for example, why read blogs? i agree that once they were all a waste of time. but now, slowly, they are making their way into the media. it's a great way to share one's life experience and reality is in the details. i used to blog about my sock-with-a-hole, but hopefully i've moved past that.

q? should all priests, religious, anyone involved with evangelization have an online presence? if one can, i think it's a great idea. i believe it flows from our ministry - part of proclaiming the Gospel! i can't write everyday, but once in a while (weekly) i can blog about my faith in Christ, and how that impacts my daily life!

q? should priests have facebook profile? online presence in general? i enjoyed and was rather intrigued by this question - which was not discussed enough. however, i must vote in the affirmative. i had a profile before, and should i change that now that i'm ordained? "the glory of God is man fully alive!" rather than escape humanity, one needs to embrace humanity, as Our Lord did! blogging, technology - up to a point, helps me become who God intended me to be. it helps, but it never will take the place of another human person. it cannot.

so, answer to the question? yes. but now i'm not blogging only as a Christian with you, but as a priest for you as well. thus, i can blog, have an online presence, but only in so far as i preach Christ and not myself. i can talk about my experiences, but as Mother Theresa would say, how sad it would be if the people did not encounter Jesus Christ when seeing me, or now, reading my website, blog, facebook profile, twitter account, etc., etc.

Sunday, February 07, 2010

doesn't mean anything


"Football is like life - it requires perseverance, self-denial, hard work, sacrifice, dedication and respect for authority." - Vince Lombardi
today is a big day! why? because it's SuperBowl Sunday or because it is the Lord's Day? hmmm, 'cause it is the Lord's Day, of course ... and by the way, there's a game on too. at the end of the day, i'll probably catch some of it as well. go Colts go. who's with me?

this past week has been a SuperBowl this, SuperBowl that! i was pleased to read this article, however, which discussed the teams (Colts vs. Saints) spiritual preparation! today is a big game for both teams, however, both spiritual chaplains help their teams keep things in perspective.
"Fr. Gallagher, [chaplain for the Colts], says that paramount in the Colts’ spiritual preparation for the Super Bowl is the realization that when all is said and done football is a game, and win or lose, life is going to continue with its higher challenges and expectations."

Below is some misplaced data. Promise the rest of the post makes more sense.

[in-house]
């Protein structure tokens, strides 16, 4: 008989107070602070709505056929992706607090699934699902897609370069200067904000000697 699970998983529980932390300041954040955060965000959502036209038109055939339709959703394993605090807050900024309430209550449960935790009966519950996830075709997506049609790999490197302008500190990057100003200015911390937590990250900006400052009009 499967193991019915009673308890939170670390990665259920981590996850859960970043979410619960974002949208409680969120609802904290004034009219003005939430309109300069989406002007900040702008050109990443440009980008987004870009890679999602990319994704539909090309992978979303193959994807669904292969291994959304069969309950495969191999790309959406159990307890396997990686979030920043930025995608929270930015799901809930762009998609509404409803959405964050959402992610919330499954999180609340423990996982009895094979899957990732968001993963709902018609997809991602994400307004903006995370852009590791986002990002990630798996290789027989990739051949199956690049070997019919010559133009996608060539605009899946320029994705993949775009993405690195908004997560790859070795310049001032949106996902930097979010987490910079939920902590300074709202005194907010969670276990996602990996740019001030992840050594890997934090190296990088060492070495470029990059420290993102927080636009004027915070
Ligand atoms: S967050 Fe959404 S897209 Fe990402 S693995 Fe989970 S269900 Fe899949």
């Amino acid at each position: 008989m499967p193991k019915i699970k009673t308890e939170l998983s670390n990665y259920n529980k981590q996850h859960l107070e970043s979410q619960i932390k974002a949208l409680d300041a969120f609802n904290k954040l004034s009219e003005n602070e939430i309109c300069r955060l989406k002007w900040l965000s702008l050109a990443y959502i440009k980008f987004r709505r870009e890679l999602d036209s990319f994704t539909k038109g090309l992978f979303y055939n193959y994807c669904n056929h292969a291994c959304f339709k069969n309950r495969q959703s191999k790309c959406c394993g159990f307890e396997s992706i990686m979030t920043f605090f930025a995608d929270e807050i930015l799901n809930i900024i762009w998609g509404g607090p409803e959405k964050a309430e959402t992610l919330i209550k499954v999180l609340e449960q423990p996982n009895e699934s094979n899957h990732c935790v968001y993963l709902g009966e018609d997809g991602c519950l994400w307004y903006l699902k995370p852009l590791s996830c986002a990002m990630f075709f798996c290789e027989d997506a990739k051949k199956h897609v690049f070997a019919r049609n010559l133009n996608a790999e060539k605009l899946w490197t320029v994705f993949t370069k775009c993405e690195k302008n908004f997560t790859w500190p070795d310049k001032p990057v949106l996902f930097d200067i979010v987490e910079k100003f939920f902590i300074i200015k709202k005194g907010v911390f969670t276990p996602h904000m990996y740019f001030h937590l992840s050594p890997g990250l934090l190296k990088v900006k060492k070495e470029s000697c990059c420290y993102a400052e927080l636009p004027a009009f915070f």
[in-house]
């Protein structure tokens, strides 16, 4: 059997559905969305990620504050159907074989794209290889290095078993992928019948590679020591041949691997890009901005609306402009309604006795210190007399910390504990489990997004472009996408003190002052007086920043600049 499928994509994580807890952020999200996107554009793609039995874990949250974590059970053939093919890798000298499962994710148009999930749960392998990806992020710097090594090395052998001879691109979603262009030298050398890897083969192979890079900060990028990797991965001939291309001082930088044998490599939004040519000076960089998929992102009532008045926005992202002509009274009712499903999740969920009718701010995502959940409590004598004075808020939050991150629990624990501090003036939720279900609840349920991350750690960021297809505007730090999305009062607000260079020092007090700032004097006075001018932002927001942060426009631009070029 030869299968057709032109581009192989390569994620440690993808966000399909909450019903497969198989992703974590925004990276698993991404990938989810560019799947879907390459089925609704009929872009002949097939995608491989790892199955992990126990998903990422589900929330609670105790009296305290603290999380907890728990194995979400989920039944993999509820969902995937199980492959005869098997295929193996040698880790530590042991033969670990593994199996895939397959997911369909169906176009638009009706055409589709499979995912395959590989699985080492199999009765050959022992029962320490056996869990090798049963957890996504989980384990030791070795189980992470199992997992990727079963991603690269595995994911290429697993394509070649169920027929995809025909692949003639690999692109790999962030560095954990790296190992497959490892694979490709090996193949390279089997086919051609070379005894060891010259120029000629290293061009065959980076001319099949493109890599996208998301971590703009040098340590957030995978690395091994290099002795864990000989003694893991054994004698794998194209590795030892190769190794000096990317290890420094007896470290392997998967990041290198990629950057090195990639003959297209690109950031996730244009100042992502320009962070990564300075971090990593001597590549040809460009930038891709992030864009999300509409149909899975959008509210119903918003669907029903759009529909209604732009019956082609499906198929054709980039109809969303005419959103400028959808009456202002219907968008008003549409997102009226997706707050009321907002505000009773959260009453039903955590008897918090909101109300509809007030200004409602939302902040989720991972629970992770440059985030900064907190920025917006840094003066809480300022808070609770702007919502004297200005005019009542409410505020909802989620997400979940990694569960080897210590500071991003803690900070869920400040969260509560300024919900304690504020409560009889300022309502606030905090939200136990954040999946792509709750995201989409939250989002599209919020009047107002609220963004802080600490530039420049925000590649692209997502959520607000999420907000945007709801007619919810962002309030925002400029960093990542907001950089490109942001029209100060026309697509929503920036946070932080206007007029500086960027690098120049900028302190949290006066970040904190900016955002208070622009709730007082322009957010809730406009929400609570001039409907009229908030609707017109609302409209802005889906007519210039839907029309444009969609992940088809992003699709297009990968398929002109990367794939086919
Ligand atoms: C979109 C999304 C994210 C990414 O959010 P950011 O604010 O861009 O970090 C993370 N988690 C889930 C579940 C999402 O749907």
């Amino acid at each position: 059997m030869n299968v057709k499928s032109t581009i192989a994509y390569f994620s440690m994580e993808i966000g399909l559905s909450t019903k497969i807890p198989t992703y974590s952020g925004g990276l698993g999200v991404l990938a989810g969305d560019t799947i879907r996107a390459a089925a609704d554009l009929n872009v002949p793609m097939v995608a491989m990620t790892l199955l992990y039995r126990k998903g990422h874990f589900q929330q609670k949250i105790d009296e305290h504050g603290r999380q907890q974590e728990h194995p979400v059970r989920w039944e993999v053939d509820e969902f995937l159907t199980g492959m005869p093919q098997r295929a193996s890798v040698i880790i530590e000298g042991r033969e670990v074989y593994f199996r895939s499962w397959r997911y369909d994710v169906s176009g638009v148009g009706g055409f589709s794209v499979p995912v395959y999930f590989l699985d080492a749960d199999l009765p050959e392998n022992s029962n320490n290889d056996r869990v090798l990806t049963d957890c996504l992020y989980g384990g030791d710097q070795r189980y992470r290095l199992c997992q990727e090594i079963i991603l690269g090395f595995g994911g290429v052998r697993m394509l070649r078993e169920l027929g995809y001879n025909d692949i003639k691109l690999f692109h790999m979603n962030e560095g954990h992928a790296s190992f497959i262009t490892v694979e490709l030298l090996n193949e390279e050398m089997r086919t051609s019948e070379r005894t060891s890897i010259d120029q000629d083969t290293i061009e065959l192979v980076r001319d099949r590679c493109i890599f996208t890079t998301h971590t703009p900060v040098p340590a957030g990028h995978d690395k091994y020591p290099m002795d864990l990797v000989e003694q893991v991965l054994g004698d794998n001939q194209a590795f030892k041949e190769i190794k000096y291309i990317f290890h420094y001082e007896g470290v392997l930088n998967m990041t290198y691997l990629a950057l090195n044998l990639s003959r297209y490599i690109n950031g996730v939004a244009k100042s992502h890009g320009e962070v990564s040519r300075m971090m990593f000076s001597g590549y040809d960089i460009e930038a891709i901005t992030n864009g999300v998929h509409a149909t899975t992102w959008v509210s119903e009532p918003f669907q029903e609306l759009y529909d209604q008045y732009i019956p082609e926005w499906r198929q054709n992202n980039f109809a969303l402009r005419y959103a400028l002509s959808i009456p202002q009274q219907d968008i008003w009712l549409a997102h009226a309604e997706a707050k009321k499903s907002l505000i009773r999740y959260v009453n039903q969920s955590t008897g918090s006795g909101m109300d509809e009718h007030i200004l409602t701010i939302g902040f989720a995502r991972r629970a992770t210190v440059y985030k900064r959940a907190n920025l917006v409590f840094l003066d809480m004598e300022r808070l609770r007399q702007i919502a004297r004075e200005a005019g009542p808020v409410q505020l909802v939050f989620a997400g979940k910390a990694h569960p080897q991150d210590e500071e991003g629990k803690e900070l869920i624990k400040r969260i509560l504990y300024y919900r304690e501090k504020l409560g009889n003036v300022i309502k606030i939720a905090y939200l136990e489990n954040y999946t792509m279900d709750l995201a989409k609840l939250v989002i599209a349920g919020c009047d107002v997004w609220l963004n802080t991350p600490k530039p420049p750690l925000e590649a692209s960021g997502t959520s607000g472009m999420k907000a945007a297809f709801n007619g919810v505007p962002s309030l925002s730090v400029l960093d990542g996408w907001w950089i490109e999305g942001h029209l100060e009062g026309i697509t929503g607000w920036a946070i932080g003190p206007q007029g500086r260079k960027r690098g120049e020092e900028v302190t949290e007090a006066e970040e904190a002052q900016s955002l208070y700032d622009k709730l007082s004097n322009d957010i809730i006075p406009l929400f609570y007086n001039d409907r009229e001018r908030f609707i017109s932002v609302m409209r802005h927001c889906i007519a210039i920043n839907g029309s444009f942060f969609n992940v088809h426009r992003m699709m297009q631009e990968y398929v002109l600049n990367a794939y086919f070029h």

beautiful! i have always been interested in sports, because they are fun, but now what speaks to me is the theology of sports! you can learn a lot from on person on how well he plays with another. take for example Annunciation of the Lord's classic hockey game, each and every Saturday afternoon. we have young and younger playing together, and we have a great time - because we play as a team, rather than individuals. i sometimes get carried away and start yelling, "tackle!" a number of the youth tell me, "Father, you shouldn't be yelling 'tackle' during our pick-up hockey game." hmmm, they are right! i was merely saying it for humour value - but, ah ... taken out of context, some people may get the wrong idea! :) so, yesterday i tried to minimize the use of that word, during the game.

i commented on this briefly when we first started playing about a month ago. how people play sports reveal how they live life! are they going to start punching and fighting like some NHL players? hogging the puck, or will they pass and play as a team?! we can apply this to most sports i suspect - football, hockey, ultimate frisbee, etc., where in order to win you must play as a team! charity means to play with your team, not by yourself. that's why i like the Timbit's commercial - it shows us why we like hockey in the first place, a reason that some players may have to revisit!

let's get back to football for a second. as i was reading the various comments on this game, i particularly enjoyed what the coach Lombardi had to say. he reminded me of Pier Giorgio Frassati (Saint).
“I believe in God.
“I derived my strength from daily mass and communion.” - Lombardi
wow! i'm not saying that the coach was a saint, but he is considered "the greatest football coach of all time, and is on the short list of history’s greatest coaches, regardless of sport." the more i read, the more i like this guy, and therefore, more to come later. i also happen to fall upon this site. i've been thinking of the theology of sports for a while, and this is just another reason why i should go deeper in that mystery! for as the coach says, "perfection is not attainable, but if we chase perfection we can catch excellence." this is sports. this is the journey of holiness. as Alicia Keys noted, it doesn't mean anything, ... unless i have God in Jesus Christ.

ps. each year before the big game, we had our own big game at the seminary! winner takes all. good times, always! can you spot me? ciao.